Gleanings: Just my type

OPENING THANG Still busy, though I am occasionally sneaking off to add a blog entry here and there. […]


Still busy, though I am occasionally sneaking off to add a blog entry here and there. I finally solved the a-list mystery, thanks to Anil. Check out the blog for the story.

Now I need something new to obsess about. I’m thinking it might be typography…

I love type. I think I feel about type the way hetmen feel about women. I don’t understand it, am incredibly drawn to it, fascinated by it, can stare at lovely type for hours…. I download font after font only to choke when the time comes to use them, and I end up choosing Tahoma over and over again (no, I can’t explain my weird Tahoma fetish) for print and Verdana online. I suppose it’s time to look for a typography class.

Some recent type-sites I’ve been exploring


and netstar’s freshfont

Lines & Splines

And Chad writes:

“before I fall asleep, here is the beautiful weblog I promised:

and here are two great examinations of typography:


tired of the 216 and need more colors? get more crayons

the return of psychedelia (via


Hobo Signs (via

hobo signs

The iconic language of the hobo


RE: Cory Doctorow. (via

“The idea is that you have a folder on your desktop, you put some things in it you like, and it will fill up with things that you’ll probably like. It figures out what you’ll probably like by finding peers in the network who have taste similar to you and telling you what they think is good.” dude!

read article


In that “html chic” category of cool designs + lots of humorous little insights accompanying the links.


Statistical Research: Pop-ups more noticeable and more annoying

“Internet users are far more likely to notice pop-up ads than banners,

but they are even more likely to be annoyed by the pop-up ads.”

read article

Business 2.0: Better Data Brings Better Sales. (via

Jakob Nielsen. B-to-B sites often try to get away with approximate pricing, because of the assumption that the two companies will meet in person to negotiate. Even so, users still like detailed price information that discloses how much each feature or option will cost.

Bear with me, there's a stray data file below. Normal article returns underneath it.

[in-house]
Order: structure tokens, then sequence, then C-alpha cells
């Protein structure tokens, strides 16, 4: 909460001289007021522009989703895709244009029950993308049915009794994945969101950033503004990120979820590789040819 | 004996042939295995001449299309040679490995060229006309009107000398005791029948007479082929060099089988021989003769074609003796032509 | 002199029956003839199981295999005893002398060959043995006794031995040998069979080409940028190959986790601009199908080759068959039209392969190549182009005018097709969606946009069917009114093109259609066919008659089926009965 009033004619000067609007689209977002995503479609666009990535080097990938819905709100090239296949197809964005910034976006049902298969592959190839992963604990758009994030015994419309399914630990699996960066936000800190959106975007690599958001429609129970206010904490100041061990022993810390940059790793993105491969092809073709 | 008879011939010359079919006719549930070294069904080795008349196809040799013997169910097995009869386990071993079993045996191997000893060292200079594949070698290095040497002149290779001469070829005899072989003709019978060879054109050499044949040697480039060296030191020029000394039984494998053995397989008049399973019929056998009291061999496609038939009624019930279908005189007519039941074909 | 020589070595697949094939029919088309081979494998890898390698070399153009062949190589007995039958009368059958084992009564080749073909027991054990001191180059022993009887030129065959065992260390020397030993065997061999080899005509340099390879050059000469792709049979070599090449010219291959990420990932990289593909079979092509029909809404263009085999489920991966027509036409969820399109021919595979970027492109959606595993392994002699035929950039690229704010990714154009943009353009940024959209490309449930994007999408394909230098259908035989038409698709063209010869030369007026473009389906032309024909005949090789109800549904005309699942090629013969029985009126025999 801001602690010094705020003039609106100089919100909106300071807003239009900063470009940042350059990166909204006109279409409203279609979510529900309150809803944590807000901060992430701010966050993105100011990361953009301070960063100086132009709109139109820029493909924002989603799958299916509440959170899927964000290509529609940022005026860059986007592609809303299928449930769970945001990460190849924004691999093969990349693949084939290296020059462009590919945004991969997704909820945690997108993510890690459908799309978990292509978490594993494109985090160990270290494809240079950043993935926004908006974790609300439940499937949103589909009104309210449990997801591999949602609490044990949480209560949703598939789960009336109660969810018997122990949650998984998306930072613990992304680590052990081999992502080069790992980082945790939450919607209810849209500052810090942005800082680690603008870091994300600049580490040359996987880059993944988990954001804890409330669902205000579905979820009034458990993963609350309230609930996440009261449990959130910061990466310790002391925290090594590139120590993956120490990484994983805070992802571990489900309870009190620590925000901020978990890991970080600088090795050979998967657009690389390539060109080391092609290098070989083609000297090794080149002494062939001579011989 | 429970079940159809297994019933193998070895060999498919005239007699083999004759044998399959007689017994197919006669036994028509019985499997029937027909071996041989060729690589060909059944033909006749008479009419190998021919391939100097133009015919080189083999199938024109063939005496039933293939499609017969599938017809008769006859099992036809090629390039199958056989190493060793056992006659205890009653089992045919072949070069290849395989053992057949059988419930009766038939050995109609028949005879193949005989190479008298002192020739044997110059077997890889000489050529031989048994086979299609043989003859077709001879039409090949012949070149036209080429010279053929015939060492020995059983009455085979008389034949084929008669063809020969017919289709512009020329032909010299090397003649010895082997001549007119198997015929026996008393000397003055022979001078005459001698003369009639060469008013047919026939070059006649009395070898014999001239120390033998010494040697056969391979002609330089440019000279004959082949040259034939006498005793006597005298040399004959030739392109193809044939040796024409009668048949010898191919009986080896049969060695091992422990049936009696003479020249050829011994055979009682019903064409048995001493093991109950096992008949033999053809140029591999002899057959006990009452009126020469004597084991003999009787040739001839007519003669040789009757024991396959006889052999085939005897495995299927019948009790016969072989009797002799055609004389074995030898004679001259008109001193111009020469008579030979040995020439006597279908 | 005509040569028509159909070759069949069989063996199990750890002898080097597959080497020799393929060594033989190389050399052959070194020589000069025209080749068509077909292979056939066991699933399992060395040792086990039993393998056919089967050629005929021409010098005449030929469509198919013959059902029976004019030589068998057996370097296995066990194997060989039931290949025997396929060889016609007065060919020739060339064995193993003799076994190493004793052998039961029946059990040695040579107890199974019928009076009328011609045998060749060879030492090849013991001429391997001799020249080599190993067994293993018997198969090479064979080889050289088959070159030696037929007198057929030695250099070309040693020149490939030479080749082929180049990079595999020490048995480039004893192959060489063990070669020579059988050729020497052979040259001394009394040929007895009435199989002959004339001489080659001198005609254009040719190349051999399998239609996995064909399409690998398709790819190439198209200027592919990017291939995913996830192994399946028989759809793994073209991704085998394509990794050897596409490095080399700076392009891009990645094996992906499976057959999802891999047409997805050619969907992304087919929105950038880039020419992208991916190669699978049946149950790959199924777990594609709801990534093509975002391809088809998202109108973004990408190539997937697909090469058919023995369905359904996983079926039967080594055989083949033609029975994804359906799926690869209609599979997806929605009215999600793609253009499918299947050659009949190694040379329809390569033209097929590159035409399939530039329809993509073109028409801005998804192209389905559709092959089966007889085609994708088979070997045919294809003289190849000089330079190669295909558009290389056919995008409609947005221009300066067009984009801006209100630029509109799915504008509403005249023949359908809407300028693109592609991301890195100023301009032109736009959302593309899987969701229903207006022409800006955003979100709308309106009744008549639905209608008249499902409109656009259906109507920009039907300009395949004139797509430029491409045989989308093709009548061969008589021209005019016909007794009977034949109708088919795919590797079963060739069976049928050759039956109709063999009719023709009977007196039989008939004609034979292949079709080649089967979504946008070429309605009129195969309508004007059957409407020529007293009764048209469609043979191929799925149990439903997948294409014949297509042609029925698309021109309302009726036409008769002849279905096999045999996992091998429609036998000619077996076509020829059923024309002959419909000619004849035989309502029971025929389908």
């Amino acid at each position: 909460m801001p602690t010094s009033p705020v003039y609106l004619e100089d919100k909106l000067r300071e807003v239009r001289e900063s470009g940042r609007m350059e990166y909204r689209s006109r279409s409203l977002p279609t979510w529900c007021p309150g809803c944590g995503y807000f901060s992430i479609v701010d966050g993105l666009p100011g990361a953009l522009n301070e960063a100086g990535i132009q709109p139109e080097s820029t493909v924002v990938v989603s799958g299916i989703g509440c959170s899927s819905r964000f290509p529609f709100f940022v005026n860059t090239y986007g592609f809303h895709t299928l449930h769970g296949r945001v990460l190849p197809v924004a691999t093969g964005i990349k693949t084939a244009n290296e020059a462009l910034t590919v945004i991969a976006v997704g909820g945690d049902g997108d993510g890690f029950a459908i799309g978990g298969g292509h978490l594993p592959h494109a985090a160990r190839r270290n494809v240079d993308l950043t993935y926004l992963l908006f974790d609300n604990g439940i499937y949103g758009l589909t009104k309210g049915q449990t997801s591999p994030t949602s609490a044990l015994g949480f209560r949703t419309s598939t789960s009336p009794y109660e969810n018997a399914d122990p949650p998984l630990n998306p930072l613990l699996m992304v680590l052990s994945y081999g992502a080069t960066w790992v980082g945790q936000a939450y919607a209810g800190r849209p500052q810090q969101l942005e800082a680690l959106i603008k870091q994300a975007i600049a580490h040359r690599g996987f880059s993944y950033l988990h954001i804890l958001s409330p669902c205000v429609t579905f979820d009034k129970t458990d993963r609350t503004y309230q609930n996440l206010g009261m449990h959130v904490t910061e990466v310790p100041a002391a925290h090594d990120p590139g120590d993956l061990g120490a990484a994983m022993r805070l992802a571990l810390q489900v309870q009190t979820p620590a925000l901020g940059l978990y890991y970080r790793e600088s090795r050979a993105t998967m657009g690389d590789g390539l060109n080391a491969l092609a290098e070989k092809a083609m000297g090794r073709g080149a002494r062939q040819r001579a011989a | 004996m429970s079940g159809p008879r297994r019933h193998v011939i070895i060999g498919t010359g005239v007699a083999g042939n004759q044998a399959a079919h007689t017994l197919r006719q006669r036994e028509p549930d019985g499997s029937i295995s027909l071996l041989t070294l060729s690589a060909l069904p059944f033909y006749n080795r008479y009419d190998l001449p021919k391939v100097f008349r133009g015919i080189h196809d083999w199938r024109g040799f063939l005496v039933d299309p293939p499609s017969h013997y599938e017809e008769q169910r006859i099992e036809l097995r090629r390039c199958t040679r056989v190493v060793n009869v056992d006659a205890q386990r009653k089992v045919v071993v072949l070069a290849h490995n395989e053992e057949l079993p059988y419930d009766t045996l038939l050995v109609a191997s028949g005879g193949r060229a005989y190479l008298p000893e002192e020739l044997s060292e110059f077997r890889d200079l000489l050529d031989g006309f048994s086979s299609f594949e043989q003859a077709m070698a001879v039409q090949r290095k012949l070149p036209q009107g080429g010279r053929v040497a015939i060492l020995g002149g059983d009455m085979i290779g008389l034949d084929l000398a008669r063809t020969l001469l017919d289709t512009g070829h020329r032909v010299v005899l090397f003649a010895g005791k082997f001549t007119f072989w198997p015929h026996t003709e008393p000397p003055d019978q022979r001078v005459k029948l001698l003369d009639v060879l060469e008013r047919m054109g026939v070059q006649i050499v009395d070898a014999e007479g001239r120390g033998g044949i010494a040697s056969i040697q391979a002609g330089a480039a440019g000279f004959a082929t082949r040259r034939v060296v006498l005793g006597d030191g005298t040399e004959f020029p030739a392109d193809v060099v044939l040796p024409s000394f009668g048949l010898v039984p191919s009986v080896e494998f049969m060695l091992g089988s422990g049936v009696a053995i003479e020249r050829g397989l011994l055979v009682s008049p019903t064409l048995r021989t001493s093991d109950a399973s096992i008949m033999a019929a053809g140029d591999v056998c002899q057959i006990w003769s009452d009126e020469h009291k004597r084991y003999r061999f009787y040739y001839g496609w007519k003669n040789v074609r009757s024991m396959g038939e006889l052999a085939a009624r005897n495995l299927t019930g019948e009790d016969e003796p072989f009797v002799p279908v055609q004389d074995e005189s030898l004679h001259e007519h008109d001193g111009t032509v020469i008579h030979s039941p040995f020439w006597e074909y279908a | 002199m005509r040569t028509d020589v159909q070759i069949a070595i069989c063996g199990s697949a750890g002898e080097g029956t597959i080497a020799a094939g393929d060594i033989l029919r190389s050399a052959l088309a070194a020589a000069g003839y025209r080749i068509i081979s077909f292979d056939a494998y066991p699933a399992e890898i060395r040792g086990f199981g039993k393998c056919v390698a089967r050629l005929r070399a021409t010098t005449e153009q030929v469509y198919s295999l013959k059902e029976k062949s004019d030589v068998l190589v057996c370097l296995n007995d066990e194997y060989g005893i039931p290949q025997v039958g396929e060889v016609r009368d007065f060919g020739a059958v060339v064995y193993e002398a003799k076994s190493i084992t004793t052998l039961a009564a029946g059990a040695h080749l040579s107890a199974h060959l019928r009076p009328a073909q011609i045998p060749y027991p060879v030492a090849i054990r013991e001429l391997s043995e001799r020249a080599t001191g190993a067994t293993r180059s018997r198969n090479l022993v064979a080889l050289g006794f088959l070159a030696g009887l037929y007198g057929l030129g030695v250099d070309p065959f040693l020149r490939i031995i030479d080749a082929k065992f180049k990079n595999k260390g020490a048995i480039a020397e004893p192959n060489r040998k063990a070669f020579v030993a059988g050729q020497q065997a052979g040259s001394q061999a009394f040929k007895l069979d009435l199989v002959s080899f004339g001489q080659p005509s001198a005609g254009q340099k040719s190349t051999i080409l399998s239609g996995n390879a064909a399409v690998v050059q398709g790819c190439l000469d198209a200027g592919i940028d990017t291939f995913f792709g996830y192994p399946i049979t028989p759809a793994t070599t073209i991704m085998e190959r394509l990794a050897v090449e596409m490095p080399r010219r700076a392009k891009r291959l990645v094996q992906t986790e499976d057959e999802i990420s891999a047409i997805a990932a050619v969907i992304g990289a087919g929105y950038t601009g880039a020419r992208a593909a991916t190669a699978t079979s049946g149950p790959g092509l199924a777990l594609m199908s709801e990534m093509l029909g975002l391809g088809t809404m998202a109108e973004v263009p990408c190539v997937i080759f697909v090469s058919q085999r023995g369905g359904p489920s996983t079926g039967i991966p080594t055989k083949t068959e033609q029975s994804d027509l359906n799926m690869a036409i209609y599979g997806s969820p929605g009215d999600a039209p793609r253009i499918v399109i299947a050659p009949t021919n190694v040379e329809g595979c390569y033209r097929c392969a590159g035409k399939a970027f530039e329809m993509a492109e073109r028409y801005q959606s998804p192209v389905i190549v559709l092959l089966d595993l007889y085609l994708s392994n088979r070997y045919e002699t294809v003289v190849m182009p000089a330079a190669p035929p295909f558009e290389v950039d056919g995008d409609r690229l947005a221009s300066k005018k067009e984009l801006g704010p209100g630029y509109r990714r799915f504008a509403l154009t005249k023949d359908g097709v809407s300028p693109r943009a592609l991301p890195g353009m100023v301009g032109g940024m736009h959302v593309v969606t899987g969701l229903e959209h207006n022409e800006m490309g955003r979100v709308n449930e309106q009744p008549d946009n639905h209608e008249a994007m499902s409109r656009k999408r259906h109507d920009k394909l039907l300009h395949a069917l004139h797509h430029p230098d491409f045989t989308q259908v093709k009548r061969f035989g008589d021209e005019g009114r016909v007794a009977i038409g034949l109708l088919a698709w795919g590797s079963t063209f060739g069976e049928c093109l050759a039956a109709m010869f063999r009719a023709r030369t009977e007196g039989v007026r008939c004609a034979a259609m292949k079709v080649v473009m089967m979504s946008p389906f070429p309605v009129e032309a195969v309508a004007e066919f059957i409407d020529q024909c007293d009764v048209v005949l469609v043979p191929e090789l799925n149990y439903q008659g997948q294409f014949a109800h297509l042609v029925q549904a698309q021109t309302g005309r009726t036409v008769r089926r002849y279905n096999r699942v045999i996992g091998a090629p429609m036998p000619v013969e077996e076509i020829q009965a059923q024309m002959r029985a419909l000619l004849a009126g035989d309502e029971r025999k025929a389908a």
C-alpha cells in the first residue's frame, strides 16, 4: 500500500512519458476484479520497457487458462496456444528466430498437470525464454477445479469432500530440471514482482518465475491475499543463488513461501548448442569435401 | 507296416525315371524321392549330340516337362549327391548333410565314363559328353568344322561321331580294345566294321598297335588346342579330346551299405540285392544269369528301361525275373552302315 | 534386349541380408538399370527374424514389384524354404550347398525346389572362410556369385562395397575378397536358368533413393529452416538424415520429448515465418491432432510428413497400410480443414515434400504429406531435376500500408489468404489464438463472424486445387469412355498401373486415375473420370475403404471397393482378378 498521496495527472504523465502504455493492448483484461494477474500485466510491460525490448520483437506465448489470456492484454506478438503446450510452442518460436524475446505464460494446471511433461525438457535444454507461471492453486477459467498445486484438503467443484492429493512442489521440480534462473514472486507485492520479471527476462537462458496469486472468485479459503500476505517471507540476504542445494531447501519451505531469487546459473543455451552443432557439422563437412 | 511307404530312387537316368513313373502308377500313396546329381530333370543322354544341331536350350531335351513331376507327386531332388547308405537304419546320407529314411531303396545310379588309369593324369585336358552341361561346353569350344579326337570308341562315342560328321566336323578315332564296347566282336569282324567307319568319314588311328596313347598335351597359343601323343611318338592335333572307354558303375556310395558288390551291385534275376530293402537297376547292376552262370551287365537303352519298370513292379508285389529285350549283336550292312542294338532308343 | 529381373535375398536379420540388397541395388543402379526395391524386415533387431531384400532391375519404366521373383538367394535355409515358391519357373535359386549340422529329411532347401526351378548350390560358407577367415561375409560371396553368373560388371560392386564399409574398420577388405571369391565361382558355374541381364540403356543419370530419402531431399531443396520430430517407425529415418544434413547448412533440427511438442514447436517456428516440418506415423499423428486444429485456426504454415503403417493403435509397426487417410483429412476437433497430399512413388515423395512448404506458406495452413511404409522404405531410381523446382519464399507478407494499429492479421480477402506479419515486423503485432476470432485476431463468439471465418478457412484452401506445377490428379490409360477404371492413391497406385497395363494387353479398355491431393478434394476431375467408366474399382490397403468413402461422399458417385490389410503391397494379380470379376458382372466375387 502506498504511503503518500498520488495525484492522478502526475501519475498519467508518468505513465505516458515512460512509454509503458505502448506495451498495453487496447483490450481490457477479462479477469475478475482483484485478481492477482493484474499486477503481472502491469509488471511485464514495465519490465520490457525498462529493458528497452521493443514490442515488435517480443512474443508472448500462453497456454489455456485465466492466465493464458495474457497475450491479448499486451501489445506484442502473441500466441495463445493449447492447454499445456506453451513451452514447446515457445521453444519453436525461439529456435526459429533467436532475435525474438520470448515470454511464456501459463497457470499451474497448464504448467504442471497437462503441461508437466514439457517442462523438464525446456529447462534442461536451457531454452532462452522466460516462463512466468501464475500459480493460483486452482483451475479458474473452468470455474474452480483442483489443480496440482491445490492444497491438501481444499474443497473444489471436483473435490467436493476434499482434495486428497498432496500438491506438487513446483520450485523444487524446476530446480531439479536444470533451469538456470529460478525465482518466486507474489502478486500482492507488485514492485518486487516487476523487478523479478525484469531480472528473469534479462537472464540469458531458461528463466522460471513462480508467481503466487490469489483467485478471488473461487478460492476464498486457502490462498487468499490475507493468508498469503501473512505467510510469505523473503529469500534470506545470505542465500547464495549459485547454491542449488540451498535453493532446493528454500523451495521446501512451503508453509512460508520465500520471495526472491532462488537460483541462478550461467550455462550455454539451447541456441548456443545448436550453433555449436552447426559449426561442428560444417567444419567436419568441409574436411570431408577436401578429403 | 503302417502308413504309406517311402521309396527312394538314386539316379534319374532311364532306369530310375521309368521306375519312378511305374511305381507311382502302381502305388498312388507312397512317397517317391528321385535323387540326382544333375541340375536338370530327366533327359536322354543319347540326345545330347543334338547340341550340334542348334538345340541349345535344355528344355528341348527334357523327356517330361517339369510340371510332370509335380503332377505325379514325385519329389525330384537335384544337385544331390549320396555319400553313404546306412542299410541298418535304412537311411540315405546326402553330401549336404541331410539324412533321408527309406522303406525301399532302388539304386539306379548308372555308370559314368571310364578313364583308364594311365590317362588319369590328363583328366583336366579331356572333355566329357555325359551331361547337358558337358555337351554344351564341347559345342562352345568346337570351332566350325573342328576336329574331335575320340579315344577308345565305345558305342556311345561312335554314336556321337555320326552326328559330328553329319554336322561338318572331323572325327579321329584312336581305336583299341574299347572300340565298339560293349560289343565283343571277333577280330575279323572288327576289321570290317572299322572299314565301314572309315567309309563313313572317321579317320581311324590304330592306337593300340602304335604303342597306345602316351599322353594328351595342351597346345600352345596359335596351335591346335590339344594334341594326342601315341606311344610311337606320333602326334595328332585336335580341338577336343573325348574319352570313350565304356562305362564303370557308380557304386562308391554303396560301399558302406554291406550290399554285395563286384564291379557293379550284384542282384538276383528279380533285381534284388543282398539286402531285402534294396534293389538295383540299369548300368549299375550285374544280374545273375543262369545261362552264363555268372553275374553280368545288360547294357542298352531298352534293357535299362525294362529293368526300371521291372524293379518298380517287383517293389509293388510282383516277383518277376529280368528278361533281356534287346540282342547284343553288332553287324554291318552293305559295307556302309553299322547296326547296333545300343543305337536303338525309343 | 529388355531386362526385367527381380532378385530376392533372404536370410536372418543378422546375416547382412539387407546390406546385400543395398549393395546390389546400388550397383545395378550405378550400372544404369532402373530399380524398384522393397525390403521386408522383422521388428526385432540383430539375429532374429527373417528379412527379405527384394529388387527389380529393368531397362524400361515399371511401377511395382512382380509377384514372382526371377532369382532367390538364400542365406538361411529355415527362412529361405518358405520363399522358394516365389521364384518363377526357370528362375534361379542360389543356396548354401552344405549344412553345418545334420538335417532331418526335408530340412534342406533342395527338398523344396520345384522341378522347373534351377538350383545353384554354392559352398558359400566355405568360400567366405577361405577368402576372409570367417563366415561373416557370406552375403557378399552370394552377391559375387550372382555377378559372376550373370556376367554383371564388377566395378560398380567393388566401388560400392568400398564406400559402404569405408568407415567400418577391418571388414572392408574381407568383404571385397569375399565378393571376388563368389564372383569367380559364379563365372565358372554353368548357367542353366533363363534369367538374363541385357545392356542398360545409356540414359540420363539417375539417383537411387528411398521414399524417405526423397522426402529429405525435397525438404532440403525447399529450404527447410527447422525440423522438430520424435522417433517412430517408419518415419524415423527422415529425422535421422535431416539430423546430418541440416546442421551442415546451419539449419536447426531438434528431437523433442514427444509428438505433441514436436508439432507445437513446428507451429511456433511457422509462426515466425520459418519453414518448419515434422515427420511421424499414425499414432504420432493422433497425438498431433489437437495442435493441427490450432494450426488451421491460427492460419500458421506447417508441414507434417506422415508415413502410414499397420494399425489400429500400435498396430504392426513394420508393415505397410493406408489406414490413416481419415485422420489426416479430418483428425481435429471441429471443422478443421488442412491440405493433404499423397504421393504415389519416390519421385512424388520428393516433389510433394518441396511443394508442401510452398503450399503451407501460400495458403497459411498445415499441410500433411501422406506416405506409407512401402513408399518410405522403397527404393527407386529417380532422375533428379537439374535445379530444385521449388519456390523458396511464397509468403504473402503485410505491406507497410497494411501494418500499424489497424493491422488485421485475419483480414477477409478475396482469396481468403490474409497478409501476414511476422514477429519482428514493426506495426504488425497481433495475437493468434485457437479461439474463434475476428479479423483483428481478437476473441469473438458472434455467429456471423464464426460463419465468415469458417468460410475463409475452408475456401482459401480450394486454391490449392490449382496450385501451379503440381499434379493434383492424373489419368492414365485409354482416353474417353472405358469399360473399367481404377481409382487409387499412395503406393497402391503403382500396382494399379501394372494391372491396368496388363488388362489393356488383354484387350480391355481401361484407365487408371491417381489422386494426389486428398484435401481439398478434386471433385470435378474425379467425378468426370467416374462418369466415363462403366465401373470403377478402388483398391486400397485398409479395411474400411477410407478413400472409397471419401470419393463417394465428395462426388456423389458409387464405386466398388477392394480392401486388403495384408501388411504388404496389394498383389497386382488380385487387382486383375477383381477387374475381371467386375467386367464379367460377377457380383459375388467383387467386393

Darwin Magazine: Do You Really Need a Customer Czar? (via

“Some top execs can’t imagine life without a CCO; skeptics contend that for many organizations, creating another seat at the boardroom table could very well be a recipe for disaster. Does your company need a CCO? Or is this a management fad you’ll want to take a pass on?”

read article


prepackaged css layouts. via kirk (

BlueRobot’s Layout Reservoir has some elegant examples of CSS layouts:

read article has some cool layouts too:

read article

As does the Noodle Incident:

read article

Noodle is dropdead gorgeous, btw…


Some of dot-com jobless having fun

“Valerie Hoecke, at age 28 already a weary veteran of the dot-com world, is now focusing her time and energy on something new: rock climbing.” Go Val!

Spam vengeance feels oddly satisfying; a simple click costs spam software companies from a few pennies to a few dollars.
read article

CommerceNet: Most ecommerce firms outsource work

“Almost three-quarters of ecommerce-enabled companies are currently

outsourcing, or planning to outsource, parts of their work.”

read article


thank god for geocities.

asian prince


Adam of V-2 writes:

“Excellent, and I mean AMAZING, article in James Gleick’s “Best American Science Writing 2000.” It’s not available online (believe me, I looked), but it’s worth picking up the book for. (Anyway, the book also has a piece by *The Onion*, so you know you can’t go wrong.)

The article in question is called “When Doctors Makes Mistakes,” by Atul Gawande, and while it sounds like a FOX TV special, it is a compassionate and surprisingly deep inquiry into task and failure analysis where “failure” is literally a matter of life and death.

Gawande deals with “latent errors” built into systems which assume human infallibility, cascades of trivial errors in complex systems leading to systemic failure, critical-incident analysis, and the search for the elusive sixth sigma of quality.

It’s not IA precisely, but just exactly ’cause it comes at IA-centric issues perpendicularly, it sheds some innaresting light on our concerns. It’s fascinating to see, for example, how long it took relatively trivial human-factors insights to be accepted even in truly mission-critical areas like anesthesiology. And anesthesiology adopted these insights far ahead of the rest of the medical/surgical profession!

Anyway, I think it’s worth a shout-out to your readers…

Plus, as you know, has been nominated for a Chrysler Design Award, further information regarding which may be found at

I am of course near-mute with gratitude and amazement.”

Congrats Adam!